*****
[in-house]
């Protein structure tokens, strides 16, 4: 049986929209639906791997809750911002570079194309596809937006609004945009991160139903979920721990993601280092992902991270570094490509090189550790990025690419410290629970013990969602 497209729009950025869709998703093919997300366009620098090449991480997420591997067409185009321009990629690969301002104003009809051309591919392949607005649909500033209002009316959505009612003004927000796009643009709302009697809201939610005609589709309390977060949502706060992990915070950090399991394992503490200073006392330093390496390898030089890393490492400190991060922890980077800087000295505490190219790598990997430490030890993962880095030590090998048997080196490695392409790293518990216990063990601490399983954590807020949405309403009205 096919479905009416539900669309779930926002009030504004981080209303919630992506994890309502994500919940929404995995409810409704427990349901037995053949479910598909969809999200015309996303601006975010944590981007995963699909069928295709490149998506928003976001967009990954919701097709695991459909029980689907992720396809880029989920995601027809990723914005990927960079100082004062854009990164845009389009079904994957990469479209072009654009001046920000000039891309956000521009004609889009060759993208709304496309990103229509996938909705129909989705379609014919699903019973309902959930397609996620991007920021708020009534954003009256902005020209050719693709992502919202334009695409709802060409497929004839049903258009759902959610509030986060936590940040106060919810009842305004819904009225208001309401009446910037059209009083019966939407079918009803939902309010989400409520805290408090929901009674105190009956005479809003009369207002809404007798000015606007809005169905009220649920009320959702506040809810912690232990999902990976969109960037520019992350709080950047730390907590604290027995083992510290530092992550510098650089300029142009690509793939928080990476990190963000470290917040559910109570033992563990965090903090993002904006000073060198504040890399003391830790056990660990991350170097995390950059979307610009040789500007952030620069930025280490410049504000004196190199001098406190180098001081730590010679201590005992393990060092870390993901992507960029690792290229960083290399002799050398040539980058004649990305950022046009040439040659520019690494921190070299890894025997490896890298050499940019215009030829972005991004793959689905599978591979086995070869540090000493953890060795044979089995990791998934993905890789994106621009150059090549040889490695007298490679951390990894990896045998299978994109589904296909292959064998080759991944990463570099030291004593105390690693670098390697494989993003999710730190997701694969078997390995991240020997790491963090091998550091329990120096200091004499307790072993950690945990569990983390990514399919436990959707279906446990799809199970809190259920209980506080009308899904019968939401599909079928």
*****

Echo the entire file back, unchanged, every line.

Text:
[in-house]
């Protein structure tokens, strides 16, 4: 049986929209639906791997809750911002570079194309596809937006609004945009991160139903979920721990993601280092992902991270570094490509090189550790990025690419410290629970013990969602 497209729009950025869709998703093919997300366009620098090449991480997420591997067409185009321009990629690969301002104003009809051309591919392949607005649909500033209002009316959505009612003004927000796009643009709302009697809201939610005609589709309390977060949502706060992990915070950090399991394992503490200073006392330093390496390898030089890393490492400190991060922890980077800087000295505490190219790598990997430490030890993962880095030590090998048997080196490695392409790293518990216990063990601490399983954590807020949405309403009205 096919479905009416539900669309779930926002009030504004981080209303919630992506994890309502994500919940929404995995409810409704427990349901037995053949479910598909969809999200015309996303601006975010944590981007995963699909069928295709490149998506928003976001967009990954919701097709695991459909029980689907992720396809880029989920995601027809990723914005990927960079100082004062854009990164845009389009079904994957990469479209072009654009001046920000000039891309956000521009004609889009060759993208709304496309990103229509996938909705129909989705379609014919699903019973309902959930397609996620991007920021708020009534954003009256902005020209050719693709992502919202334009695409709802060409497929004839049903258009759902959610509030986060936590940040106060919810009842305004819904009225208001309401009446910037059209009083019966939407079918009803939902309010989400409520805290408090929901009674105190009956005479809003009369207002809404007798000015606007809005169905009220649920009320959702506040809810912690232990999902990976969109960037520019992350709080950047730390907590604290027995083992510290530092992550510098650089300029142009690509793939928080990476990190963000470290917040559910109570033992563990965090903090993002904006000073060198504040890399003391830790056990660990991350170097995390950059979307610009040789500007952030620069930025280490410049504000004196190199001098406190180098001081730590010679201590005992393990060092870390993901992507960029690792290229960083290399002799050398040539980058004649990305950022046009040439040659520019690494921190070299890894025997490896890298050499940019215009030829972005991004793959689905599978591979086995070869540090000493953890060795044979089995990791998934993905890789994106621009150059090549040889490695007298490679951390990894990896045998299978994109589904296909292959064998080759991944990463570099030291004593105390690693670098390697494989993003999710730190997701694969078997390995991240020997790491963090091998550091329990120096200091004499307790072993950690945990569990983390990514399919436990959707279906446990799809199970809190259920209980506080009308899904019968939401599909079928």